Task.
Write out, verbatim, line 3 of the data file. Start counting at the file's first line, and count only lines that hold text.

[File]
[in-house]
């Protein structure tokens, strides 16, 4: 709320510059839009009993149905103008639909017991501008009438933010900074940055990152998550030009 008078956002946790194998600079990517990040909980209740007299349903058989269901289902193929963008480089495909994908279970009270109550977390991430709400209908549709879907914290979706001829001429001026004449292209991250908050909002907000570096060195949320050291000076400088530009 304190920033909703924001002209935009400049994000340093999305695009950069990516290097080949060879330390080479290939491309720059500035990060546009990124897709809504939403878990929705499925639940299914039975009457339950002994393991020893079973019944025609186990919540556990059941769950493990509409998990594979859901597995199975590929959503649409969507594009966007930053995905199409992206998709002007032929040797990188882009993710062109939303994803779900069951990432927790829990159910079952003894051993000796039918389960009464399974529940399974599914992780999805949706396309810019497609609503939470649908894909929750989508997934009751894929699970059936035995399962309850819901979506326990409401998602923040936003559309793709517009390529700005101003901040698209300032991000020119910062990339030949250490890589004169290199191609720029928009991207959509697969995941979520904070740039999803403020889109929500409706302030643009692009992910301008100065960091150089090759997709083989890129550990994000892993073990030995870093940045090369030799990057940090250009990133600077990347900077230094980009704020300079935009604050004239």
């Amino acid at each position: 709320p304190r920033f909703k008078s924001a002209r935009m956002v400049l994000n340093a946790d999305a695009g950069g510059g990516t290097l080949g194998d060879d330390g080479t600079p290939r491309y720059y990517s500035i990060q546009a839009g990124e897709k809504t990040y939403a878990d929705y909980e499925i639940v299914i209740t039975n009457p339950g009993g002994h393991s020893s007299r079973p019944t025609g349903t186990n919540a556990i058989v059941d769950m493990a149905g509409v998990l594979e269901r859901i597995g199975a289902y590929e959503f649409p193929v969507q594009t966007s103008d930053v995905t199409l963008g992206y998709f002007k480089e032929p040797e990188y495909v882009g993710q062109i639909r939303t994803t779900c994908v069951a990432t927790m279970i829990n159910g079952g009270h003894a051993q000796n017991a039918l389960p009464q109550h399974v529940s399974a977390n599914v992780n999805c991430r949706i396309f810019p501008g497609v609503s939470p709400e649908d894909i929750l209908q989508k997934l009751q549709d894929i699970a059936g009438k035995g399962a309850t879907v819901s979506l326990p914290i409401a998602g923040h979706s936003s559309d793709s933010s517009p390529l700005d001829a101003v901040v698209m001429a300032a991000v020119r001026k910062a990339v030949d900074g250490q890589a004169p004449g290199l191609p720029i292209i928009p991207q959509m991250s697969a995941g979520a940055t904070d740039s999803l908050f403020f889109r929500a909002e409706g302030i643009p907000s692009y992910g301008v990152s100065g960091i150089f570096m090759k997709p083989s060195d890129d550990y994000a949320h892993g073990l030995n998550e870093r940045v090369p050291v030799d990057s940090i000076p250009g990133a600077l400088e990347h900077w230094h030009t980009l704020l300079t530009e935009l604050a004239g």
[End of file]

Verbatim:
């Amino acid at each position: 709320p304190r920033f909703k008078s924001a002209r935009m956002v400049l994000n340093a946790d999305a695009g950069g510059g990516t290097l080949g194998d060879d330390g080479t600079p290939r491309y720059y990517s500035i990060q546009a839009g990124e897709k809504t990040y939403a878990d929705y909980e499925i639940v299914i209740t039975n009457p339950g009993g002994h393991s020893s007299r079973p019944t025609g349903t186990n919540a556990i058989v059941d769950m493990a149905g509409v998990l594979e269901r859901i597995g199975a289902y590929e959503f649409p193929v969507q594009t966007s103008d930053v995905t199409l963008g992206y998709f002007k480089e032929p040797e990188y495909v882009g993710q062109i639909r939303t994803t779900c994908v069951a990432t927790m279970i829990n159910g079952g009270h003894a051993q000796n017991a039918l389960p009464q109550h399974v529940s399974a977390n599914v992780n999805c991430r949706i396309f810019p501008g497609v609503s939470p709400e649908d894909i929750l209908q989508k997934l009751q549709d894929i699970a059936g009438k035995g399962a309850t879907v819901s979506l326990p914290i409401a998602g923040h979706s936003s559309d793709s933010s517009p390529l700005d001829a101003v901040v698209m001429a300032a991000v020119r001026k910062a990339v030949d900074g250490q890589a004169p004449g290199l191609p720029i292209i928009p991207q959509m991250s697969a995941g979520a940055t904070d740039s999803l908050f403020f889109r929500a909002e409706g302030i643009p907000s692009y992910g301008v990152s100065g960091i150089f570096m090759k997709p083989s060195d890129d550990y994000a949320h892993g073990l030995n998550e870093r940045v090369p050291v030799d990057s940090i000076p250009g990133a600077l400088e990347h900077w230094h030009t980009l704020l300079t530009e935009l604050a004239g």